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Blood Sugar as One of Blurred Vision Causes – Updated Article With Extra Information
Diabetes is a disease with many side effects. Many people refer to diabetes as the ‘slow poison’. It causes a lot misbalance in life, affecting the whole body of the sufferer. Diabetes occurs when the sugar level in the blood is too high and remains untreated for a very long time. When the sugar level is too low, hypoglycemia may result. This usually occurs when a person is suffering from diabetes and has taken too many diabetic medicines or has injected too much insulin. Hypoglycemia is more dangerous than hyperglycemia. The treatment for someone with hypoglycemia is typically address in a temporary situation, by providing the patient with something that contains higher glucose (ie: orange juice).
Blurred vision in diabetes is caused by hyperglycemia which is higher levels of sugar in the body. Some of the symptoms of high blood sugar are frequent urination, increased hunger and thirst, lethargy and headache. If a person is suffering from any of these symptoms he or she should immediately contact the doctor. Diabetes is a major culprit for blurred vision or even vision loss. Studies have shown that if you are diabetic, you have 25 times more chance than a non sufferer of losing your sight. This disorder is known as diabetic retinopathy. Retinopathy has two types; non-proliferative and proliferative. Non-proliferative retinopathy is associated with the early stages of the disorder. It causes the small retinal blood vessels to break and leak. It does not call for any medical action unless the central vision of a diabetic person becomes hazy, or if straight lines appear curved. Proliferative retinopathy is a severe disorder. It causes the unusual growth of retinal blood vessels inside the eye which leads to bleeding. If not detected and treated in the early stages this disorder can even cause blindness.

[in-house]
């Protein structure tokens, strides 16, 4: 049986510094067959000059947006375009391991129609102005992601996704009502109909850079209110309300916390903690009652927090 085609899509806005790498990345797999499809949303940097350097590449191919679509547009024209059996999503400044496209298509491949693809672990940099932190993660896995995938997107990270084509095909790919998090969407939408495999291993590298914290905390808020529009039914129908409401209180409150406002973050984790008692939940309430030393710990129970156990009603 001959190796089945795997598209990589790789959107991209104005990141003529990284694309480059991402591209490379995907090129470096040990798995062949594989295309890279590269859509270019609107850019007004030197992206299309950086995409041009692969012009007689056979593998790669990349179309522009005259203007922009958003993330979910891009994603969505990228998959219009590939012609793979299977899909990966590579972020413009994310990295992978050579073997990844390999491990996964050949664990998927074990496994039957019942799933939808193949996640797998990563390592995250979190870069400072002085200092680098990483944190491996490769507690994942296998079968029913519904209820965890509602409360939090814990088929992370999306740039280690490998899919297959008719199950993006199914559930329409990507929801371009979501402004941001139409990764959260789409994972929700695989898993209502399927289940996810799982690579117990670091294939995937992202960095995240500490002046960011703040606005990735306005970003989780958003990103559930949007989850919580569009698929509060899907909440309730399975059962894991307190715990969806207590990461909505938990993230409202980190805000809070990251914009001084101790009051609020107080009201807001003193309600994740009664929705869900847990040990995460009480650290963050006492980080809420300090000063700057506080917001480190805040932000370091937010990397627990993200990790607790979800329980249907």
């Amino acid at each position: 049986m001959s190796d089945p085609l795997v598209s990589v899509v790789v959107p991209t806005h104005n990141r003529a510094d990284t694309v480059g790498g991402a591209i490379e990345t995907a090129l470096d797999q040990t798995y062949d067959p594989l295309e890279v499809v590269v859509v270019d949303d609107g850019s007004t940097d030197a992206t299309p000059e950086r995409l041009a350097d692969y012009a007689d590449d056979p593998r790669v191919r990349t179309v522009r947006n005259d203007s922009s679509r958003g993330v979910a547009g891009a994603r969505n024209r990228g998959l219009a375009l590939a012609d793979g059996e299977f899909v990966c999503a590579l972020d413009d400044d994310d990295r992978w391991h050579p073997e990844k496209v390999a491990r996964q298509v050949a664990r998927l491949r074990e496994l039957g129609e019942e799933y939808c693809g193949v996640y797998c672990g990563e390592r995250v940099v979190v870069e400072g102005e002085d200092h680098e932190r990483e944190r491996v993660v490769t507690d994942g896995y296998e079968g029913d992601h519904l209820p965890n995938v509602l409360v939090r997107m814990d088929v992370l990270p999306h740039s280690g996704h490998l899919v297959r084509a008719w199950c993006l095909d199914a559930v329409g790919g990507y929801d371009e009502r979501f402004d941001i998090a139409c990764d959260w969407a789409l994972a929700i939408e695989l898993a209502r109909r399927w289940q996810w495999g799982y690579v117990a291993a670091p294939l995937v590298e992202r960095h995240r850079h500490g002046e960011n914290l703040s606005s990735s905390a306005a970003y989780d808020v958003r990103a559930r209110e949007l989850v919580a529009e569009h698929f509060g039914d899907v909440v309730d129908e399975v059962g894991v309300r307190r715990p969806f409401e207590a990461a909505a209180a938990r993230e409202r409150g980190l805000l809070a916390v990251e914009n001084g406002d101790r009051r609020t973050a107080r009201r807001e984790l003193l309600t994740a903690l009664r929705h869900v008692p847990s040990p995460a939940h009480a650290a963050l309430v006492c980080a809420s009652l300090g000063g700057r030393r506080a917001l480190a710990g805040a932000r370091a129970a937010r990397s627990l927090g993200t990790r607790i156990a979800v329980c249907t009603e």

Blood sugar is a chronic disease and it affects each and every organ of the body which is why it is referred to as the ‘slow poison’. If diabetes has not been diagnosed yet in a person, then blurred eye vision may come and go as the sugar level will increase and decrease, but once a person experiences this he or she should not take it lightly. They should immediately consult a doctor and get the necessary tests done. If you delay and do not see a doctor, the sugar levels will damage the blood vessels which are in the back of your eye. The longer diabetes remains undiagnosed the higher the chances of diabetic retinopathy.
Diabetics can lead normal, constructive lives and if the diet is monitored carefully, will not experience any eye problems. Since the body of the diabetic processes sugars differently, the intake of anything that contains glucose or that converts to sugars during digestion should be maintained. A combination of diet and medication can keep vision problems as well as circulatory problems that are associated with diabetes from afflicting the patient.
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The information supplied in this article is not to be considered as medical advice and is for educational purposes only.
|Diabetes Prevention19 Nov 2010|